Hoda Kotb Has Matt Lauer’s Job, But Nowhere Near His Salary: “Not Even Close”
Yesterday it was announced that Hoda Kotb would be taking over the co-anchor seat at Today, filling in the post that was once Matt Lauer’s following his dismissal after sexual misconduct allegations surfaced in November. And while Kotb, 53, will be doing double duty, co-anchoring while also continuing to co-host her 10 a.m. show with Kathie Lee Gifford, according to the Hollywood Reporter, her compensation won’t be nearly as much as Lauer’s was.
The publication’s independent news analyst and contributor said that while NBC wouldn’t share information on Kotb’s compensation for her new role, he speculated that she could walk away with $5 million a year.
“This is a symptom of the correct economic decision to downsize the role and not throw millions and millions of dollars at it,” he said.
And according to former CBS News president Andrew Heyward, the choice to find talent in-house didn’t require the network to try and throw out a number close to Lauer’s for another popular and sought-after talent from the outside.
“I’m sure [Kotb’s] going to make a good dollar, but the big, splashy outside talent raid is maybe yesterday’s news,” he said.
For context as to why he may have been paid so much, Lauer was with Today for more than 20 years, starting as a newsreader on the program in 1992. He stepped in and was named co-anchor in 1997 after Bryant Gumbel left the desk. He was said to have a good on-camera presence, and his interviews with many major figures left people talking (Tom Cruise, Kanye West, his 2016 interviews with Hillary Clinton and Donald Trump). As for Kotb, she has worked for NBC as a whole since 1998, beginning as NBC News’ national correspondent before joining Gifford for the 10 a.m. hour in 2007 at Today. Kotb had been the interim co-anchor since it was announced that Lauer was axed on November 28.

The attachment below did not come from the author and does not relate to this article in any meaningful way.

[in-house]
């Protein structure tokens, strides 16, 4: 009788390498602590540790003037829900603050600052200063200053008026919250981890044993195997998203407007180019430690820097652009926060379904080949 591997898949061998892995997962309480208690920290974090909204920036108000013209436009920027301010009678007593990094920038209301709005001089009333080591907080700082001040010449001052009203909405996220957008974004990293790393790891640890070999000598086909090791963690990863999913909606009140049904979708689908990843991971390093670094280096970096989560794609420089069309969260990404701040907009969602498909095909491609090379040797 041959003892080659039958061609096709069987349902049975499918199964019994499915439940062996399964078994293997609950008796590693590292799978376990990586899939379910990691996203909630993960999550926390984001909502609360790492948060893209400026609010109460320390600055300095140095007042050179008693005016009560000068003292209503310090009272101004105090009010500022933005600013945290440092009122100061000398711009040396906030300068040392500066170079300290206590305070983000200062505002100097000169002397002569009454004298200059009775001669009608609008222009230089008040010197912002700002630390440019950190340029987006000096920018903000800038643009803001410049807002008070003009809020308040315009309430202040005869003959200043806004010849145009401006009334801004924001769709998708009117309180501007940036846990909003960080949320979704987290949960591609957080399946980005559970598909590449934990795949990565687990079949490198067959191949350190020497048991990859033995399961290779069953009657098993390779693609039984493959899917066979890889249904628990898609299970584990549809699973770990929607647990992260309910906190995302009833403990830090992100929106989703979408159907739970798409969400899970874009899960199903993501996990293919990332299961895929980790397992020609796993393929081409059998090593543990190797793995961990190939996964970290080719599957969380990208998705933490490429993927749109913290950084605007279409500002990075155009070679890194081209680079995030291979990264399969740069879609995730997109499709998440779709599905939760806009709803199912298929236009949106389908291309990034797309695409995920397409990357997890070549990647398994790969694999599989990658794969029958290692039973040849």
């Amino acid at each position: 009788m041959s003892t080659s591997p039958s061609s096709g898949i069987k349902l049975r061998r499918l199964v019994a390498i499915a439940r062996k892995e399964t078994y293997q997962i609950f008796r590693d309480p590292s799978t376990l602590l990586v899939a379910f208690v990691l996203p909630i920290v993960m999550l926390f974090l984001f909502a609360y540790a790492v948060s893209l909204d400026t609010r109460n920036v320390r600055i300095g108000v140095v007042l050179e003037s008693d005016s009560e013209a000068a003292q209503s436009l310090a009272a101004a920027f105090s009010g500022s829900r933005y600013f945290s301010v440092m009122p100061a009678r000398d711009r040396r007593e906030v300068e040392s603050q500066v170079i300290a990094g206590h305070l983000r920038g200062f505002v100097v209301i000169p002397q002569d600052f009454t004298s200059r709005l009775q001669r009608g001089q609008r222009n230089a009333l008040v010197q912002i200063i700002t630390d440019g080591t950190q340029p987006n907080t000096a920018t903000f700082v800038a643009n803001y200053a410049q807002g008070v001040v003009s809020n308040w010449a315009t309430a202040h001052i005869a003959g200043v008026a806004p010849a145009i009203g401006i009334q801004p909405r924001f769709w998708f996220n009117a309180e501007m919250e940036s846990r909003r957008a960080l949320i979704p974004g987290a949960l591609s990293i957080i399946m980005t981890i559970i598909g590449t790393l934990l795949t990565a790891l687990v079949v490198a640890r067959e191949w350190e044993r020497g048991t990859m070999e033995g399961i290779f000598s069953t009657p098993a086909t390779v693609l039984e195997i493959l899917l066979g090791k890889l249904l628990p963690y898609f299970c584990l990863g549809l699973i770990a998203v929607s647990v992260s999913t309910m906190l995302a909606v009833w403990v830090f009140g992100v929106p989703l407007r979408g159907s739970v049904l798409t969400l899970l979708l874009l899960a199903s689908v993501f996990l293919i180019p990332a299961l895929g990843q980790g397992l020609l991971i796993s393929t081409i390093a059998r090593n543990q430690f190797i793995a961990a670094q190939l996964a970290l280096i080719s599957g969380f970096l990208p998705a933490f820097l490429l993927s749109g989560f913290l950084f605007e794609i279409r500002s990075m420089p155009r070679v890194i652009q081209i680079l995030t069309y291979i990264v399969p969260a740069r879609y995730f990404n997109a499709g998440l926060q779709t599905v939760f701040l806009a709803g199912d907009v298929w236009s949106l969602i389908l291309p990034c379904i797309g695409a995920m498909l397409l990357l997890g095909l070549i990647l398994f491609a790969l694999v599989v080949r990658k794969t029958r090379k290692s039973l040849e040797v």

But for the record, Kotb told PEOPLE she’s just fine with her compensation in her new role and knows that $20 million is “not happening” anytime soon.
“I think the whole money thing for me, I’ve always been sort of — I know it sounds ridiculous that I’m going to say this, but I really have done jobs I liked for the job I liked because I never wanted to be happy every other Friday on pay day,” she said. “Like, I didn’t want that to be the happy day. I wanted to feel good throughout. So no, I’m not making Matt Lauer money. Not even close.”